One more request, that you will be so good as to send me copies of the joint letters written by Mr. Adams and myself to Congress while I was in London.

Have I been as good as my word? After the small deviation into which Mrs. Smith led me (for beauty is ever leading us astray) have I written one syllable which has any thing but self in view? That I may not break my promise at last I will conclude here with assurances of the perfect esteem with which I have the honour to be Dear Sir your friend & servt.,

Th: Jefferson

P.S. The engraver must absolutely have always before his eyes Hutchin’s map of the Western country, Schull’s map of Pennsylvania, Fry and Jefferson’s map of Virginia, and Mouzon’s map of N. Carolina. The two former I send herewith for him. The two latter I will be obliged to you to desire Faden to furnish him, which he will place against some of the new maps to be furnished him. The reason why there is an absolute necessity for the engraver to have these maps before him is that in many instances he will not be able to make out the letters of the manuscript map; he must in those cases have recourse to the maps abovementioned which are the basis of the M.S. map.—Send me if you please from Woodmason three reams of copying paper and proportionable supply of ink powder. Let it come with the harpsichord.

PrC (DLC); despite its date, this letter was written on 10 Aug., for the draft sent by Grand and the manuscript map returned by Morellet were both transmitted to TJ on that date. Enclosures: (1) TJ’s manuscript map of the country between Albemarle Sound and Lake Erie (missing). (2) Thomas Hutchins’ Map of the Western Parts of Virginia, Pennsylvania, Maryland and North Carolina; it is not possible to tell which of several editions of this map TJ sent. (3) Fry and Jefferson’s A Map of the most inhabited part of Virginia; TJ may have sent the 1775 edition by Jefferys, but the edition cannot be identified with certainty.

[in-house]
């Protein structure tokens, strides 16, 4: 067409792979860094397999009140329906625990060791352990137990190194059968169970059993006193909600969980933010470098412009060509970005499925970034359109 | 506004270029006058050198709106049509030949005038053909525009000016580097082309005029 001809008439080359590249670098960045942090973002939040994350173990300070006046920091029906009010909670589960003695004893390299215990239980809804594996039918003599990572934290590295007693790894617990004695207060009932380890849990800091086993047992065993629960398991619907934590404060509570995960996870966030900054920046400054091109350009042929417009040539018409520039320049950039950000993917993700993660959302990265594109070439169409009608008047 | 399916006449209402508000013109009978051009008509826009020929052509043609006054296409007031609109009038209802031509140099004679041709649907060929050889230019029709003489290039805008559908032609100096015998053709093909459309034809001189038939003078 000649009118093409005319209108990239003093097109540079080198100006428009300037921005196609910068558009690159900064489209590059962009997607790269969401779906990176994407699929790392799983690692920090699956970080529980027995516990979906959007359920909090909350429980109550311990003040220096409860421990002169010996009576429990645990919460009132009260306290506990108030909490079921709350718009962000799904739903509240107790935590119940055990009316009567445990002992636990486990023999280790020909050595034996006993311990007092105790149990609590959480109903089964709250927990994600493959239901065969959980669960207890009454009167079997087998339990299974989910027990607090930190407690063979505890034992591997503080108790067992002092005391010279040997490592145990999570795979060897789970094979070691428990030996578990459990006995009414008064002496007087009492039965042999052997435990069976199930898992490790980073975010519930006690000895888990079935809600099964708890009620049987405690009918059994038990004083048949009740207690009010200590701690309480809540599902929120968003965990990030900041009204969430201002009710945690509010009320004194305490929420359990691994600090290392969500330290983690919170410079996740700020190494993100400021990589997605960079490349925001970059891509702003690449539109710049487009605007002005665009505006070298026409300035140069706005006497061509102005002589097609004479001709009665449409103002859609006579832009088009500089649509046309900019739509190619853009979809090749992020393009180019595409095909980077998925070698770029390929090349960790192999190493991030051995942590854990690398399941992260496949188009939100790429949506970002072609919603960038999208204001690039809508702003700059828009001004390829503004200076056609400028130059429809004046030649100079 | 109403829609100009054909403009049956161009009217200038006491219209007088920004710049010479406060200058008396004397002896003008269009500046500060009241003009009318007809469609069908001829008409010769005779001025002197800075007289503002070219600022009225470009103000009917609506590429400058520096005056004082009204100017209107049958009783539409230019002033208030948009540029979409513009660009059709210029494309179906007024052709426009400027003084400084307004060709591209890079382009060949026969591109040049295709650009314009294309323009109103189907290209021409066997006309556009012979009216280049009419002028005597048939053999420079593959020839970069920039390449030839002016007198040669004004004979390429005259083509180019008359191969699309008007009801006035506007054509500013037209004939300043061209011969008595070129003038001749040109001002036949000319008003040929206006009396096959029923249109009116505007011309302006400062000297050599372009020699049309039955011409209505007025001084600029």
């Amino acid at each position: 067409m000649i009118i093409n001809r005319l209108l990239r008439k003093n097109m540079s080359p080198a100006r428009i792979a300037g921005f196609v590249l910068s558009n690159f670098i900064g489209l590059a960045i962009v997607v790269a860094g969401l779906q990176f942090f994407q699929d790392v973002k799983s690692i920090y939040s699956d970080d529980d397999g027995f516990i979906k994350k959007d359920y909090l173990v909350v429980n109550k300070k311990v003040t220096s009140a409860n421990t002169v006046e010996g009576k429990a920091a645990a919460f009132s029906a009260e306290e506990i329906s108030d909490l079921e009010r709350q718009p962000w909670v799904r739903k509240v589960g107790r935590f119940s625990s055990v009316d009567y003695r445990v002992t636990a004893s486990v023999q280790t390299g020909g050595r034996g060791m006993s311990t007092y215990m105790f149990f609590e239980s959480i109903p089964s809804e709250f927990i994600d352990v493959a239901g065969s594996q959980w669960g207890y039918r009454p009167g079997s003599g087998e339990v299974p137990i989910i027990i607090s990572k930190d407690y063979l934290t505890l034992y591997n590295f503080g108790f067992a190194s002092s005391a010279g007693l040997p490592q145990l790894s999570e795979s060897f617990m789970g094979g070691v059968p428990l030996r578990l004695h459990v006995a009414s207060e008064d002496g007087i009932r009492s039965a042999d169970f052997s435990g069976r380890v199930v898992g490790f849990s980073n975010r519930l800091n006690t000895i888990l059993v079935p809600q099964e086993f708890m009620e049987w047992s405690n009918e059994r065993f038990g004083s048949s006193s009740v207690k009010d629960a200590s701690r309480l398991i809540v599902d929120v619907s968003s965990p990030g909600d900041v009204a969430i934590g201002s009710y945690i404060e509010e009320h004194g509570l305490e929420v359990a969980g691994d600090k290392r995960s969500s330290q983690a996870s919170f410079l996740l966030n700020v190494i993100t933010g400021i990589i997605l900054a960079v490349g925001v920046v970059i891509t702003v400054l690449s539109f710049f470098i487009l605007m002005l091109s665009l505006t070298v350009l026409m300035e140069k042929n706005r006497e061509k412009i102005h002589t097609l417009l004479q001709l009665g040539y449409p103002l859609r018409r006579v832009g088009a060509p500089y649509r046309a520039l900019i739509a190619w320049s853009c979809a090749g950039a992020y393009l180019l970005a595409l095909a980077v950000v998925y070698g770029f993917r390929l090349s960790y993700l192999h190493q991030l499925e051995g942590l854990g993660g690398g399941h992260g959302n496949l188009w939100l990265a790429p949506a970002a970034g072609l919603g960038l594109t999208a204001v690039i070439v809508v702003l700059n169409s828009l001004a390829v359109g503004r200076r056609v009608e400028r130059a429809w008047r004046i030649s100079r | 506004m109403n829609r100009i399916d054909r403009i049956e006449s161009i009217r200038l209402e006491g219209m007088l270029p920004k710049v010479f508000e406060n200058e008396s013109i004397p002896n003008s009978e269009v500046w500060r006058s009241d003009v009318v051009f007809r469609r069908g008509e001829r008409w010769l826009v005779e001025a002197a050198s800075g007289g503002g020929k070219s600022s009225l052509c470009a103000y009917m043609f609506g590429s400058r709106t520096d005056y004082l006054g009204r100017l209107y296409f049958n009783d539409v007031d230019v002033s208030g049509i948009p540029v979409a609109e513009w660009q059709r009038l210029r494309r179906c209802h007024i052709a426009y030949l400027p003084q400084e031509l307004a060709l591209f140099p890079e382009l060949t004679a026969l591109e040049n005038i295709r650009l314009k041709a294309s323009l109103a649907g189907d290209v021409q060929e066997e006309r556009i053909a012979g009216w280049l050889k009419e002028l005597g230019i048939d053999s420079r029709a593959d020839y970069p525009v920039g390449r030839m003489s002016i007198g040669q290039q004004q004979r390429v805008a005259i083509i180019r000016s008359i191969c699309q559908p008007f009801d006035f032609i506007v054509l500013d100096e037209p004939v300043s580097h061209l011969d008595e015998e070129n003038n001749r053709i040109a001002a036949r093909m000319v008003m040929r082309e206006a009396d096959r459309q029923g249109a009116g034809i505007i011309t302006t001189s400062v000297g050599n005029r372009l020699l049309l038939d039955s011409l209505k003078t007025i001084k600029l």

My inferior officers: There is no mention here of the fact that Col. and Mrs. Smith had evidently desired to obtain the services of one of TJ’s domestics. Three days earlier William Short, writing with TJ’s knowledge and perhaps even at his dictation, had reported to Smith: “Espagnol has entered into Mr. Jefferson’s service as a Valet de chambre; Petit is promoted to the Rank of maitre d’hotel. These changes took place about a month ago in consequence of embezzlements and depredations committed by Monsr. Mark the late Controller of Finances in his Department. Petit’s honesty has long been well known and his abilities which alone were questionable at present stand acknowledged. He would have suited you à merveille; but I do not think that Espagnol, notwithstanding his honesty and his good dispositions are I am sure equal to Petits, would answer your purposes even if the service in which he is at present engaged permitted the subject to be mentioned to him. Mr. Jefferson is of the same opinion or I am sure he would relinquish any right he may have in your favor. I take it however that Espagnol though an excellent Valet de chambre is entirely without experience in the Line in which you would wish him to move. Would you not do better to get a Cook from Paris than a Maitre d’hotel? Determine this matter for yourself; i.e. in concert with her who makes with you but one and the same person, and give me your orders thereon. I will make every exertion Sir to produce for you such a Servant as you should wish—you have only to mark out the qualities that you would chuse in him” (Short to Smith, 6 Aug. 1786; DLC: Short Papers). Marc’s “embezzlements and depredations” seem to have become apparent shortly after TJ’s return from London, for in the Account Book under 2 May 1786 there appeared TJ’s “Analysis of Marc’s Accounts from Mar. 6 to April 23.” which tabulated each item of account week by week for the period during which TJ had been absent; these showed a decline from normal expenditures, but not such as could have been expected under the circumstances (see Accounts, Second Series). TJ had employed Marc on 20 Aug. 1784 as “Valet de Chambre @ 40 Louis a year and he feeds himself”; on 1 Dec. 1784 he increased Marc’s salary from 80 to 100 livres per month, at which figure it remained until 26 June 1786 when Marc was dismissed. Marc evidently had acted as maitre d’hotel almost from the beginning. Espagnol was employed as valet de chambre on 27 June 1786 (same).